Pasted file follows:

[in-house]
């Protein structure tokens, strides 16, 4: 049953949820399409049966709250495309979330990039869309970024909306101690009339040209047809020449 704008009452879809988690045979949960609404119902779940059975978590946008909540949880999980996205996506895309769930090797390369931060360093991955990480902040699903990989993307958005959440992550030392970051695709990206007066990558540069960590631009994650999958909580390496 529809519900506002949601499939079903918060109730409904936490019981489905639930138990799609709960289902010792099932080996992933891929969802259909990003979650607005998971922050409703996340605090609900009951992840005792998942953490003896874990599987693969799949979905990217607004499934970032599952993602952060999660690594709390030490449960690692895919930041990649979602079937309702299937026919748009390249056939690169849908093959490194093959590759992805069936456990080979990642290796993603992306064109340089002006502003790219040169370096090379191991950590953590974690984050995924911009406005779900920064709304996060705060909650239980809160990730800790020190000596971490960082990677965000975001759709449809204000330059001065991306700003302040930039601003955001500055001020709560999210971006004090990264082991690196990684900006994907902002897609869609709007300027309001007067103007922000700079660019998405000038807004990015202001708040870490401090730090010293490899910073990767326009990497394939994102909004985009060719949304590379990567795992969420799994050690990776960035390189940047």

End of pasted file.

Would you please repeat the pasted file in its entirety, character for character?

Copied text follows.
[in-house]
């Protein structure tokens, strides 16, 4: 049953949820399409049966709250495309979330990039869309970024909306101690009339040209047809020449 704008009452879809988690045979949960609404119902779940059975978590946008909540949880999980996205996506895309769930090797390369931060360093991955990480902040699903990989993307958005959440992550030392970051695709990206007066990558540069960590631009994650999958909580390496 529809519900506002949601499939079903918060109730409904936490019981489905639930138990799609709960289902010792099932080996992933891929969802259909990003979650607005998971922050409703996340605090609900009951992840005792998942953490003896874990599987693969799949979905990217607004499934970032599952993602952060999660690594709390030490449960690692895919930041990649979602079937309702299937026919748009390249056939690169849908093959490194093959590759992805069936456990080979990642290796993603992306064109340089002006502003790219040169370096090379191991950590953590974690984050995924911009406005779900920064709304996060705060909650239980809160990730800790020190000596971490960082990677965000975001759709449809204000330059001065991306700003302040930039601003955001500055001020709560999210971006004090990264082991690196990684900006994907902002897609869609709007300027309001007067103007922000700079660019998405000038807004990015202001708040870490401090730090010293490899910073990767326009990497394939994102909004985009060719949304590379990567795992969420799994050690990776960035390189940047």